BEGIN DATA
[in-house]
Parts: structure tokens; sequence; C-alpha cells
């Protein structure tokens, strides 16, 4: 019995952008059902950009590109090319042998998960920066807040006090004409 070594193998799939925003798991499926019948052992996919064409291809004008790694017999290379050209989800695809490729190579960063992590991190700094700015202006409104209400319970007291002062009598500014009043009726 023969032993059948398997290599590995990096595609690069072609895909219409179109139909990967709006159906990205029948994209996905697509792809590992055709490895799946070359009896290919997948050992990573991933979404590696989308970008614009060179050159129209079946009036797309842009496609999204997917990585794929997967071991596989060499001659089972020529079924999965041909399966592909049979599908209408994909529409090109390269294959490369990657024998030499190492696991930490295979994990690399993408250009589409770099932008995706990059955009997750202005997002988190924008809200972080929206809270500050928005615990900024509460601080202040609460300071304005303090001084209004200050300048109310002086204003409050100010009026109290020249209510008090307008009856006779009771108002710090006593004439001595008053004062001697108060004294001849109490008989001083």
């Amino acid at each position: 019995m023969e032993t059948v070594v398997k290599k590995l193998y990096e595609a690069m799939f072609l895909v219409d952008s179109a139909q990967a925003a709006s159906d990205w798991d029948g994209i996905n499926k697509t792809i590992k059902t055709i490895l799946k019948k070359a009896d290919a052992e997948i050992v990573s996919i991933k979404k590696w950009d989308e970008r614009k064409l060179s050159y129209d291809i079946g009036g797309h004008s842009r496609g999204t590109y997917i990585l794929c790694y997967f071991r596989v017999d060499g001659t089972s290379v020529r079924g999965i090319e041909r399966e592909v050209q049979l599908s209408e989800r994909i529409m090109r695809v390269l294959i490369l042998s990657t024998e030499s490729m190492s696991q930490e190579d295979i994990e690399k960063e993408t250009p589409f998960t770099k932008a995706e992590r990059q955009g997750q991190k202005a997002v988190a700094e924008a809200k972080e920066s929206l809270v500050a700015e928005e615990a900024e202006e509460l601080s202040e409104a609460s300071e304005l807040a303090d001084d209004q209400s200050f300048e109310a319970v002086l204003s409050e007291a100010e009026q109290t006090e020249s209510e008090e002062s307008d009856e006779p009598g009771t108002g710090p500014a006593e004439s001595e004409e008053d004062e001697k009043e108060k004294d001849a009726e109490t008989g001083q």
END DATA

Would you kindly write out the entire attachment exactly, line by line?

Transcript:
[in-house]
Parts: structure tokens; sequence; C-alpha cells
């Protein structure tokens, strides 16, 4: 019995952008059902950009590109090319042998998960920066807040006090004409 070594193998799939925003798991499926019948052992996919064409291809004008790694017999290379050209989800695809490729190579960063992590991190700094700015202006409104209400319970007291002062009598500014009043009726 023969032993059948398997290599590995990096595609690069072609895909219409179109139909990967709006159906990205029948994209996905697509792809590992055709490895799946070359009896290919997948050992990573991933979404590696989308970008614009060179050159129209079946009036797309842009496609999204997917990585794929997967071991596989060499001659089972020529079924999965041909399966592909049979599908209408994909529409090109390269294959490369990657024998030499190492696991930490295979994990690399993408250009589409770099932008995706990059955009997750202005997002988190924008809200972080929206809270500050928005615990900024509460601080202040609460300071304005303090001084209004200050300048109310002086204003409050100010009026109290020249209510008090307008009856006779009771108002710090006593004439001595008053004062001697108060004294001849109490008989001083």
């Amino acid at each position: 019995m023969e032993t059948v070594v398997k290599k590995l193998y990096e595609a690069m799939f072609l895909v219409d952008s179109a139909q990967a925003a709006s159906d990205w798991d029948g994209i996905n499926k697509t792809i590992k059902t055709i490895l799946k019948k070359a009896d290919a052992e997948i050992v990573s996919i991933k979404k590696w950009d989308e970008r614009k064409l060179s050159y129209d291809i079946g009036g797309h004008s842009r496609g999204t590109y997917i990585l794929c790694y997967f071991r596989v017999d060499g001659t089972s290379v020529r079924g999965i090319e041909r399966e592909v050209q049979l599908s209408e989800r994909i529409m090109r695809v390269l294959i490369l042998s990657t024998e030499s490729m190492s696991q930490e190579d295979i994990e690399k960063e993408t250009p589409f998960t770099k932008a995706e992590r990059q955009g997750q991190k202005a997002v988190a700094e924008a809200k972080e920066s929206l809270v500050a700015e928005e615990a900024e202006e509460l601080s202040e409104a609460s300071e304005l807040a303090d001084d209004q209400s200050f300048e109310a319970v002086l204003s409050e007291a100010e009026q109290t006090e020249s209510e008090e002062s307008d009856e006779p009598g009771t108002g710090p500014a006593e004439s001595e004409e008053d004062e001697k009043e108060k004294d001849a009726e109490t008989g001083q």